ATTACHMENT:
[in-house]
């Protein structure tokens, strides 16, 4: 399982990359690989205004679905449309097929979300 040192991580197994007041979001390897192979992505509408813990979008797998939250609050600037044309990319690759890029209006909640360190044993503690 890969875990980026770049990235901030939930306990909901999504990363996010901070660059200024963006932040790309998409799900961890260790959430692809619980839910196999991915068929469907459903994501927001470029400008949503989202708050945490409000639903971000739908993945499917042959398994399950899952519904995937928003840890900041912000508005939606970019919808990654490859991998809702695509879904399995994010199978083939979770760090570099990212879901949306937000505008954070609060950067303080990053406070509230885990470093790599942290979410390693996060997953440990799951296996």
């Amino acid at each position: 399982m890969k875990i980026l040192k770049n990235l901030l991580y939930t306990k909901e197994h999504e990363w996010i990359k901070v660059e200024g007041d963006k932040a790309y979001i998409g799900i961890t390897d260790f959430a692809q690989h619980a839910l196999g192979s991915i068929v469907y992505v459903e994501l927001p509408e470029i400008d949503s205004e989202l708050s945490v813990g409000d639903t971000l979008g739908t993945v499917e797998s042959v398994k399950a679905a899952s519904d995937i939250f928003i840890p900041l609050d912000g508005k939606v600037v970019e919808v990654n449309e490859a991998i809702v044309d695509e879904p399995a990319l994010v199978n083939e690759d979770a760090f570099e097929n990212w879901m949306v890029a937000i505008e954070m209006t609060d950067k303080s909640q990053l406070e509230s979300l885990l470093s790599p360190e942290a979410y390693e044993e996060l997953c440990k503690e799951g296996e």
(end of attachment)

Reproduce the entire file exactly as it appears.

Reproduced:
[in-house]
């Protein structure tokens, strides 16, 4: 399982990359690989205004679905449309097929979300 040192991580197994007041979001390897192979992505509408813990979008797998939250609050600037044309990319690759890029209006909640360190044993503690 890969875990980026770049990235901030939930306990909901999504990363996010901070660059200024963006932040790309998409799900961890260790959430692809619980839910196999991915068929469907459903994501927001470029400008949503989202708050945490409000639903971000739908993945499917042959398994399950899952519904995937928003840890900041912000508005939606970019919808990654490859991998809702695509879904399995994010199978083939979770760090570099990212879901949306937000505008954070609060950067303080990053406070509230885990470093790599942290979410390693996060997953440990799951296996």
């Amino acid at each position: 399982m890969k875990i980026l040192k770049n990235l901030l991580y939930t306990k909901e197994h999504e990363w996010i990359k901070v660059e200024g007041d963006k932040a790309y979001i998409g799900i961890t390897d260790f959430a692809q690989h619980a839910l196999g192979s991915i068929v469907y992505v459903e994501l927001p509408e470029i400008d949503s205004e989202l708050s945490v813990g409000d639903t971000l979008g739908t993945v499917e797998s042959v398994k399950a679905a899952s519904d995937i939250f928003i840890p900041l609050d912000g508005k939606v600037v970019e919808v990654n449309e490859a991998i809702v044309d695509e879904p399995a990319l994010v199978n083939e690759d979770a760090f570099e097929n990212w879901m949306v890029a937000i505008e954070m209006t609060d950067k303080s909640q990053l406070e509230s979300l885990l470093s790599p360190e942290a979410y390693e044993e996060l997953c440990k503690e799951g296996e």